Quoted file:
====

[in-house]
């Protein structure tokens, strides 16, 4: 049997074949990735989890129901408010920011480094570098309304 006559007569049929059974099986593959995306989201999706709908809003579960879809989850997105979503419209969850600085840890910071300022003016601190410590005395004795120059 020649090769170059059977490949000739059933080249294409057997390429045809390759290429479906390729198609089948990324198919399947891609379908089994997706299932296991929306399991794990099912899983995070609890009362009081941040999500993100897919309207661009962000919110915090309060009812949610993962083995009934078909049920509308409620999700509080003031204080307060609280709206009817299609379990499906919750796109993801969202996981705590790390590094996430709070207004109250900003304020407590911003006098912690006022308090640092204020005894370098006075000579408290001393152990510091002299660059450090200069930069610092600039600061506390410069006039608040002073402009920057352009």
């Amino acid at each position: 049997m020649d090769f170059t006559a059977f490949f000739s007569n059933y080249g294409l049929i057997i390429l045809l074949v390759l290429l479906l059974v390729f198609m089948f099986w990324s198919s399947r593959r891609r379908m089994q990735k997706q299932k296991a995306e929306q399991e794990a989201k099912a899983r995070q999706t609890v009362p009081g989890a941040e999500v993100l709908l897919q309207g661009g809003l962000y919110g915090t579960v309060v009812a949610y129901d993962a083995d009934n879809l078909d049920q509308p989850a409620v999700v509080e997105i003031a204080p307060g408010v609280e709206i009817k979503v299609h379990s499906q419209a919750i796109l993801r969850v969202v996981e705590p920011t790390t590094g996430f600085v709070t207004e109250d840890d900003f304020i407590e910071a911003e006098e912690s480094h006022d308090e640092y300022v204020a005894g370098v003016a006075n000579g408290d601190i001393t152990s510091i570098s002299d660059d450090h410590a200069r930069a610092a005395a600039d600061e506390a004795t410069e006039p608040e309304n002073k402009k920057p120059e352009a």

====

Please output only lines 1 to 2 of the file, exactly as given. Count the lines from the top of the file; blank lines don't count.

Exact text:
[in-house]
């Protein structure tokens, strides 16, 4: 049997074949990735989890129901408010920011480094570098309304 006559007569049929059974099986593959995306989201999706709908809003579960879809989850997105979503419209969850600085840890910071300022003016601190410590005395004795120059 020649090769170059059977490949000739059933080249294409057997390429045809390759290429479906390729198609089948990324198919399947891609379908089994997706299932296991929306399991794990099912899983995070609890009362009081941040999500993100897919309207661009962000919110915090309060009812949610993962083995009934078909049920509308409620999700509080003031204080307060609280709206009817299609379990499906919750796109993801969202996981705590790390590094996430709070207004109250900003304020407590911003006098912690006022308090640092204020005894370098006075000579408290001393152990510091002299660059450090200069930069610092600039600061506390410069006039608040002073402009920057352009």